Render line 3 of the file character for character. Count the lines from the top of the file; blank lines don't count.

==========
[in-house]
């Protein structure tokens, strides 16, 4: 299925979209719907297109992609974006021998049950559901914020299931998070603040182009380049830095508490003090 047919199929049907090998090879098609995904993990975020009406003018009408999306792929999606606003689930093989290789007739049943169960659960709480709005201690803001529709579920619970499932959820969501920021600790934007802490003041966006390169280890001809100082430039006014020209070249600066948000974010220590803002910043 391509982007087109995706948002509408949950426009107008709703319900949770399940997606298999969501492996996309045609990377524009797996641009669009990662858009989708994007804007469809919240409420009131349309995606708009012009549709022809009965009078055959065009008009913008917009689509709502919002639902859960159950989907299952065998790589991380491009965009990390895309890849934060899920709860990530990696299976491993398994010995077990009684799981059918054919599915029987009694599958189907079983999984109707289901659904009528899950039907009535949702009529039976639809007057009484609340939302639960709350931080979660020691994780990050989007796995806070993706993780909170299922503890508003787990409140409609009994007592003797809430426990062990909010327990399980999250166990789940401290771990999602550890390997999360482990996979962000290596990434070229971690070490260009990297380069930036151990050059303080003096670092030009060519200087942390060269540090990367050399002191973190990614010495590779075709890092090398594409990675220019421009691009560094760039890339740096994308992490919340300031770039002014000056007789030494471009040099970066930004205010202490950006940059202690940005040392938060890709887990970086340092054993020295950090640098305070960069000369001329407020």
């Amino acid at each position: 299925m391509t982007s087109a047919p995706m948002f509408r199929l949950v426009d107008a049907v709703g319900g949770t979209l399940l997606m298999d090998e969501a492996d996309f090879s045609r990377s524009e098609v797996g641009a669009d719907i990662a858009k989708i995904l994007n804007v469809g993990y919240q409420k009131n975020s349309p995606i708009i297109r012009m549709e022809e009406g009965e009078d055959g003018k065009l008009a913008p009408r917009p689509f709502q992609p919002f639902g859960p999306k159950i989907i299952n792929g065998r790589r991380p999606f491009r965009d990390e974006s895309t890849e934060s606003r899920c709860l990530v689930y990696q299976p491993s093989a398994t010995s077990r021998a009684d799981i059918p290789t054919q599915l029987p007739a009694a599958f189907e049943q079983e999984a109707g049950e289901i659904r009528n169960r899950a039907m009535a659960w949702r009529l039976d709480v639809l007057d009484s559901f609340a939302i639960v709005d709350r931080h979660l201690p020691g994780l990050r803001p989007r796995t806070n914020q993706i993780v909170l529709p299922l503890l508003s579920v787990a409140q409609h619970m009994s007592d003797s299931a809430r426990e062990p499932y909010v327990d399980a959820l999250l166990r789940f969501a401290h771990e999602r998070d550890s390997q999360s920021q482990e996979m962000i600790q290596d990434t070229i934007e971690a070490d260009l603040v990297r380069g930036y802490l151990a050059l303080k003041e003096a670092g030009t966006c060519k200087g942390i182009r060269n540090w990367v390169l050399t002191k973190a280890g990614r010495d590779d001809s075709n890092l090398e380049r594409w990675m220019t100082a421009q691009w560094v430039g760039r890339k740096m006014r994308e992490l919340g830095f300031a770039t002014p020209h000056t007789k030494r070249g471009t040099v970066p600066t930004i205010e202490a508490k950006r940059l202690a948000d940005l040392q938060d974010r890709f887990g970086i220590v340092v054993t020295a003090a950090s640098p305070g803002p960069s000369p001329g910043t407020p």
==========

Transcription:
């Amino acid at each position: 299925m391509t982007s087109a047919p995706m948002f509408r199929l949950v426009d107008a049907v709703g319900g949770t979209l399940l997606m298999d090998e969501a492996d996309f090879s045609r990377s524009e098609v797996g641009a669009d719907i990662a858009k989708i995904l994007n804007v469809g993990y919240q409420k009131n975020s349309p995606i708009i297109r012009m549709e022809e009406g009965e009078d055959g003018k065009l008009a913008p009408r917009p689509f709502q992609p919002f639902g859960p999306k159950i989907i299952n792929g065998r790589r991380p999606f491009r965009d990390e974006s895309t890849e934060s606003r899920c709860l990530v689930y990696q299976p491993s093989a398994t010995s077990r021998a009684d799981i059918p290789t054919q599915l029987p007739a009694a599958f189907e049943q079983e999984a109707g049950e289901i659904r009528n169960r899950a039907m009535a659960w949702r009529l039976d709480v639809l007057d009484s559901f609340a939302i639960v709005d709350r931080h979660l201690p020691g994780l990050r803001p989007r796995t806070n914020q993706i993780v909170l529709p299922l503890l508003s579920v787990a409140q409609h619970m009994s007592d003797s299931a809430r426990e062990p499932y909010v327990d399980a959820l999250l166990r789940f969501a401290h771990e999602r998070d550890s390997q999360s920021q482990e996979m962000i600790q290596d990434t070229i934007e971690a070490d260009l603040v990297r380069g930036y802490l151990a050059l303080k003041e003096a670092g030009t966006c060519k200087g942390i182009r060269n540090w990367v390169l050399t002191k973190a280890g990614r010495d590779d001809s075709n890092l090398e380049r594409w990675m220019t100082a421009q691009w560094v430039g760039r890339k740096m006014r994308e992490l919340g830095f300031a770039t002014p020209h000056t007789k030494r070249g471009t040099v970066p600066t930004i205010e202490a508490k950006r940059l202690a948000d940005l040392q938060d974010r890709f887990g970086i220590v340092v054993t020295a003090a950090s640098p305070g803002p960069s000369p001329g910043t407020p």